While less popular than varietals such as Pinot Noir, Merlot, and Chardonnay, Malbec wine is still loved worldwide. Known for its easy-drinking characteristics and high alcohol content, good Malbecs can be found around the globe, each providing a unique profile that is distinct to its terroir. Whether you’re planning a dinner party or simply brushing up on your Malbec wine trivia, you’re in the right place. Join us as we dive into everything Malbec, from its tasting notes to its interesting history.
What Kind of Grapes are Used in Malbec Wine?
Malbec wine comes from the grape of the same name— Malbec. Malbec Grapes are dark, thick-skinned grapes that love the sun and higher elevations. You might also find these grapes under another name: Côt, pronounced (“coat”), is a name for these grapes that you’ll hear in France. Knowing these two are one and the same can save you time and confusion when shopping for Malbecs online.
The History of Malbec Wine
Malbec’s origins begin in southwestern France, more specifically, the Cahors region. While it was recorded in the region as early as the 16th century, it never truly found the center stage until it was taken around the globe to its current home: Argentina. Malbec grapes first reached Argentina around the 1880s and were found to do exceptionally well in the Mendoza region. The Malbec grapes grown here take on a different flavor than their french counterparts (which we will cover below), and this new flavor is a hit. Malbec wine is practically synonymous with the Argentinian wine market.
Where are Malbecs Grown?
Malbec grapes can be grown worldwide, including in California, South Africa, Mexico, and New York. However, Malbecs truly call Argentina home. Currently, Argentina is home to approximately 70% of the world’s Malbec vineyards. They have been found to truly thrive in the climate and terroir available there on a scale unmatched anywhere in the world. That being said, the Cahors region of France still produces plenty of Malbec wine, albeit on a smaller scale.
What Does Malbec Wine Taste Like?
The short answer is that it depends! Generally speaking, Malbecs tend to be dry, with medium tannins. However, depending on where your bottle of Malbec is from, you might find a wide variety of flavors, textures, and experiences. We’ve broken down Malbecs by the two most popular Malbec regions below.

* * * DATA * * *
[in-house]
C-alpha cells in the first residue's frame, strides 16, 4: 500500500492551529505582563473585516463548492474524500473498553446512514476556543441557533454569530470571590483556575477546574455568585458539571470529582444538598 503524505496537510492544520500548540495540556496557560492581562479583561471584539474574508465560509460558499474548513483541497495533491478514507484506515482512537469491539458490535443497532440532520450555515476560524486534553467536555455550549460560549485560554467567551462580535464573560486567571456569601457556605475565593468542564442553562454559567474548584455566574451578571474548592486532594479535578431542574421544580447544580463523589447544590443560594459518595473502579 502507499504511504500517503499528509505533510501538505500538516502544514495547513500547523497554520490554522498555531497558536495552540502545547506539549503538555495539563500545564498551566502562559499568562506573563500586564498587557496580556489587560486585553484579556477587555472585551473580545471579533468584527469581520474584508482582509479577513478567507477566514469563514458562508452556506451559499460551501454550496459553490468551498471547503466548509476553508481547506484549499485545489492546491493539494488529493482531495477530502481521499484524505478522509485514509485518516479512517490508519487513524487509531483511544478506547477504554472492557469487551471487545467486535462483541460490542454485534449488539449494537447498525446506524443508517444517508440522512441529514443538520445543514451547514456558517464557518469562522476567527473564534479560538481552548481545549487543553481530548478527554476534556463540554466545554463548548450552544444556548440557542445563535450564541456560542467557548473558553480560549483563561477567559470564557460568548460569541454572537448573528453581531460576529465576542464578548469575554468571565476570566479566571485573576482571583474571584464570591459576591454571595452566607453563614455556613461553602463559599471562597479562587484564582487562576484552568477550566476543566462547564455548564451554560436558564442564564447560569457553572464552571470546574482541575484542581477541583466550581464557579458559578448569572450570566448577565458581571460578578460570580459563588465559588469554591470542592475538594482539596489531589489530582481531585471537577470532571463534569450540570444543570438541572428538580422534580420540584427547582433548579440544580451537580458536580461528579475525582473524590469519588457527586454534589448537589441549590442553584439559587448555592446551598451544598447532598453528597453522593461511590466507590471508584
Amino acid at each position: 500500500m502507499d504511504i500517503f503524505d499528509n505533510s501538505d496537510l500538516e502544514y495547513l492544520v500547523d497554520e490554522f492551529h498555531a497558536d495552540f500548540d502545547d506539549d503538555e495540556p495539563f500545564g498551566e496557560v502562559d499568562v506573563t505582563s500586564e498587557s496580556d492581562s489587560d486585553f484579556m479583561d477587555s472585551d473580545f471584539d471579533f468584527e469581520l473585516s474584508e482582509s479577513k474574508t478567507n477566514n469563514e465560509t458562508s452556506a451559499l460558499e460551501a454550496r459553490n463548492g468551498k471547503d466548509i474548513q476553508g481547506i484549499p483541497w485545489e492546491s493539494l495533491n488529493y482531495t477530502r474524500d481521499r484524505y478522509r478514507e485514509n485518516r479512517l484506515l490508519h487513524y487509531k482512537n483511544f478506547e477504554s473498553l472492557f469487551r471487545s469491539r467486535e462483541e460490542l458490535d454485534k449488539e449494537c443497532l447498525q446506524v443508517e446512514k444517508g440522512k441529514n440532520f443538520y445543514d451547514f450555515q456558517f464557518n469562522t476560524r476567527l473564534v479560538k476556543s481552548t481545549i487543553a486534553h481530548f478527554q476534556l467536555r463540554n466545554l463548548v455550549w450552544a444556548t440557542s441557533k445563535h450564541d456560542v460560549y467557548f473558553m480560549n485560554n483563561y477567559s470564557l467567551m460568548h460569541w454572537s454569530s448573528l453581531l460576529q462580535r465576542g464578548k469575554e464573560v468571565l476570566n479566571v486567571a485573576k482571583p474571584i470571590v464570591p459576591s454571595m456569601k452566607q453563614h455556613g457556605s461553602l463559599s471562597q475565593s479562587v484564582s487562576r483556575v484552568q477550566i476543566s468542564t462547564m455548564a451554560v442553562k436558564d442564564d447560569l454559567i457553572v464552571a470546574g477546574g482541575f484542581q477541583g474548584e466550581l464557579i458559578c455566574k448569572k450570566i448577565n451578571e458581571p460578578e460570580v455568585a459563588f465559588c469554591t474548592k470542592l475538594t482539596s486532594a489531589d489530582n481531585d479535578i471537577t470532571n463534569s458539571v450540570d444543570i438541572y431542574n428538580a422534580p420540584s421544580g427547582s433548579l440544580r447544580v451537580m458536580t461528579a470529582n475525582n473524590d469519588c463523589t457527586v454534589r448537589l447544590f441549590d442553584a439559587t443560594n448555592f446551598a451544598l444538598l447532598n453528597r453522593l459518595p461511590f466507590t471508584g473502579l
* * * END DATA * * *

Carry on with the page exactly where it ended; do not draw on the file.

French Malbec Tasting Notes
French Malbecs are reserved and composed and often blended with Merlot or Tannat. They’re rich in earthy mineral notes and layers of spice. This, of course, comes after a more fruit-forward initial experience, which is often reminiscent of tart fruits, plums, and berries. These Malbecs are generally higher in acidity and often age better than their Argentinian counterparts.
Argentinian Malbec Tasting Notes
Argentinian Malbecs are generally more fruit-forward than their french predecessors and are usually bottled as a single grape variety. They tend to be sweeter, carrying notes such as cherry, blackberry, and cocoa. They also can carry more gentle notes of flowers, chocolate, and sometimes tobacco. These wines also tend to be higher in alcohol content than French Malbecs.
Best Food Pairings For Malbecs
Food pairings for Malbecs can look a little different than with other red wines, in part due to the fact that they have a relatively short finish. That being said, it is still a full-bodied wine and is best paired with foods that can match the intensity of what’s in your glass. Below we’ve highlighted some common pairings as well as a few personal favorites.
Malbec Meat Pairings
Both dark meat poultry and red meat are on the table when serving Malbec wine, whether a deliciously spiced pork chop or perhaps a cut of lamb. Don’t be afraid to incorporate your favorite herbs and spices, whether cumin, mint, rosemary, or even shallots.
Malbec Side Dishes
To accompany your meal, try a side of mild-mannered vegetables, whether mushrooms, peppers (cooked), or potatoes in any of their glorious and unfried forms. It’s difficult to go wrong; we only recommend that you stay away from more bitter greens like broccoli and spinach.
Malbec Cheese Pairings
Bold red wines traditionally have been hard to pair with soft yet flavorful cheeses; this isn’t the case with Malbecs, however. Pair your wine with blue cheese, gorgonzola, swiss cheese, or a classic mozzarella.
Any combination of the above dishes or something similar will help you create a world-class food pairing that your guests will never forget.
How to serve Malbec
Malbec wines are best served in a traditional red wine glass, slightly chilled, somewhere in the realm of 60-65 degrees. On a hot summer day, you might find it refreshing to go even slightly cooler still. Red wines have often been construed as best served at room temperature, but twenty or thirty minutes in the fridge prior to serving will better help you experience the full spectrum of flavors in each glass.
Malbec’s Secret Tell in a Blind Tasting
Malbecs can, in certain cases, be identified on appearance alone; they carry a bright magenta rim and a deep purple color. This little secret might come in handy at a blind tasting.
Where to Buy Malbec Wine
Luckily, you don’t have to travel to Argentina or France to get your hands on world-class malbecs. We carry a great selection of Malbec wine from all the top wine regions with prices for every budget. An incredible selection of Malbec wines online is only a click away.